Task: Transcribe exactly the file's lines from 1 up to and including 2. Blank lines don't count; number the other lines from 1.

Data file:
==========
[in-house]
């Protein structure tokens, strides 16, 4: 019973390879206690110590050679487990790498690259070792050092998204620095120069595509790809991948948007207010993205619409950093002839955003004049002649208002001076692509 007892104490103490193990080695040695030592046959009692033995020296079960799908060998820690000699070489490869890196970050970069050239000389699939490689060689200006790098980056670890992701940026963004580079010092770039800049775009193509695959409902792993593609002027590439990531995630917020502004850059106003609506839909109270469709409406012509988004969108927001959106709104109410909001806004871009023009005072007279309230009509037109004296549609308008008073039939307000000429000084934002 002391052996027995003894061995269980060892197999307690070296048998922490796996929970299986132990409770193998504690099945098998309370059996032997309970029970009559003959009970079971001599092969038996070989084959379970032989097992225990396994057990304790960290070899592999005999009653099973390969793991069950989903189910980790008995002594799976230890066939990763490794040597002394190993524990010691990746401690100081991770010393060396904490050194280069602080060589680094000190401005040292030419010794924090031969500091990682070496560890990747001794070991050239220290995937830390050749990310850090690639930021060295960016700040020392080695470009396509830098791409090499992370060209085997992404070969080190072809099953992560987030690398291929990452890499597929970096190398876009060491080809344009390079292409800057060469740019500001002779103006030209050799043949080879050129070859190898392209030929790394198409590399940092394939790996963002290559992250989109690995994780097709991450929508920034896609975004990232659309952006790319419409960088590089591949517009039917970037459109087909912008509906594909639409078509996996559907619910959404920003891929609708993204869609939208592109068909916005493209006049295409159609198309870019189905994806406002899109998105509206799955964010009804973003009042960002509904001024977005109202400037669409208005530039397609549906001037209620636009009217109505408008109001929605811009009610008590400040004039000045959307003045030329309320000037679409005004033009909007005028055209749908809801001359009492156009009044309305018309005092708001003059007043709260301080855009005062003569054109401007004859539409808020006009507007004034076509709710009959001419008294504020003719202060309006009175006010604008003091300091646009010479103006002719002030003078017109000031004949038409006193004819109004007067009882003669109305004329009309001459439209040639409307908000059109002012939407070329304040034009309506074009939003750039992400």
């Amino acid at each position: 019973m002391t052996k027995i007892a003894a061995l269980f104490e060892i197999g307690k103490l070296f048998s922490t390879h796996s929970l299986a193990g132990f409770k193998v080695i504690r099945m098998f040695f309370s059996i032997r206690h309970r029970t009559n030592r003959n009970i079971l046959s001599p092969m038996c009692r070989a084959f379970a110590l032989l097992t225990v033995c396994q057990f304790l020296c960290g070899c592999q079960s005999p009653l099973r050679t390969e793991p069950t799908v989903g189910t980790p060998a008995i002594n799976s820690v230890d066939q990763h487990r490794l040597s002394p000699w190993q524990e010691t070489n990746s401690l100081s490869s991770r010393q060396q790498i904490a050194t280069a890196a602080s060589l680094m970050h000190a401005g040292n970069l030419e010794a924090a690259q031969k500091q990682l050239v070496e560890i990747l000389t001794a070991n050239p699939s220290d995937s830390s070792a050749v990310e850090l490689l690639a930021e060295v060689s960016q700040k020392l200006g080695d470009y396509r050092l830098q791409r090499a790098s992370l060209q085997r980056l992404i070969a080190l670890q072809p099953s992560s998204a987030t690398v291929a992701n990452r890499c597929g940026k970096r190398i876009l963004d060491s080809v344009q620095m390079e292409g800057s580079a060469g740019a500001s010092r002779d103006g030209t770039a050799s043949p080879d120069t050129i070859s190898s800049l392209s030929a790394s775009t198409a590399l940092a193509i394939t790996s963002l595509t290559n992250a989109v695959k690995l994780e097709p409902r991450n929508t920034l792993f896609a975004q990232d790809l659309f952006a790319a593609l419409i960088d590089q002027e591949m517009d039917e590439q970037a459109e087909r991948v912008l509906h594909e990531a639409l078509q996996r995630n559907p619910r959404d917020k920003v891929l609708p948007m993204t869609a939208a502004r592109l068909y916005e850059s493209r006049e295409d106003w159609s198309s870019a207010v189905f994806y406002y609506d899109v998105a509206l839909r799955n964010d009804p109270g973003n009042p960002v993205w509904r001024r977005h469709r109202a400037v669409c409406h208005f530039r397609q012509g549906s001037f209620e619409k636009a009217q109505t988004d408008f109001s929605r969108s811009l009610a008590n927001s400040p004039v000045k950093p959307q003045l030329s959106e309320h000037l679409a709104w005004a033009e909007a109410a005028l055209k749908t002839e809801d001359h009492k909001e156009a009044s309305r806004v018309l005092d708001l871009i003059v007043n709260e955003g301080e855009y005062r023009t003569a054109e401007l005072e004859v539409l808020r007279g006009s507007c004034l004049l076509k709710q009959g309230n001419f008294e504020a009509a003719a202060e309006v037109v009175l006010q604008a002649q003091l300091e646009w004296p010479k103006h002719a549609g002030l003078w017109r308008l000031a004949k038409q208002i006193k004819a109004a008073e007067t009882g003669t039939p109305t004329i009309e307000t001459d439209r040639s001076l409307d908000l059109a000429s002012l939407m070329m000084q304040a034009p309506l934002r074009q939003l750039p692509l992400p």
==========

[in-house]
């Protein structure tokens, strides 16, 4: 019973390879206690110590050679487990790498690259070792050092998204620095120069595509790809991948948007207010993205619409950093002839955003004049002649208002001076692509 007892104490103490193990080695040695030592046959009692033995020296079960799908060998820690000699070489490869890196970050970069050239000389699939490689060689200006790098980056670890992701940026963004580079010092770039800049775009193509695959409902792993593609002027590439990531995630917020502004850059106003609506839909109270469709409406012509988004969108927001959106709104109410909001806004871009023009005072007279309230009509037109004296549609308008008073039939307000000429000084934002 002391052996027995003894061995269980060892197999307690070296048998922490796996929970299986132990409770193998504690099945098998309370059996032997309970029970009559003959009970079971001599092969038996070989084959379970032989097992225990396994057990304790960290070899592999005999009653099973390969793991069950989903189910980790008995002594799976230890066939990763490794040597002394190993524990010691990746401690100081991770010393060396904490050194280069602080060589680094000190401005040292030419010794924090031969500091990682070496560890990747001794070991050239220290995937830390050749990310850090690639930021060295960016700040020392080695470009396509830098791409090499992370060209085997992404070969080190072809099953992560987030690398291929990452890499597929970096190398876009060491080809344009390079292409800057060469740019500001002779103006030209050799043949080879050129070859190898392209030929790394198409590399940092394939790996963002290559992250989109690995994780097709991450929508920034896609975004990232659309952006790319419409960088590089591949517009039917970037459109087909912008509906594909639409078509996996559907619910959404920003891929609708993204869609939208592109068909916005493209006049295409159609198309870019189905994806406002899109998105509206799955964010009804973003009042960002509904001024977005109202400037669409208005530039397609549906001037209620636009009217109505408008109001929605811009009610008590400040004039000045959307003045030329309320000037679409005004033009909007005028055209749908809801001359009492156009009044309305018309005092708001003059007043709260301080855009005062003569054109401007004859539409808020006009507007004034076509709710009959001419008294504020003719202060309006009175006010604008003091300091646009010479103006002719002030003078017109000031004949038409006193004819109004007067009882003669109305004329009309001459439209040639409307908000059109002012939407070329304040034009309506074009939003750039992400």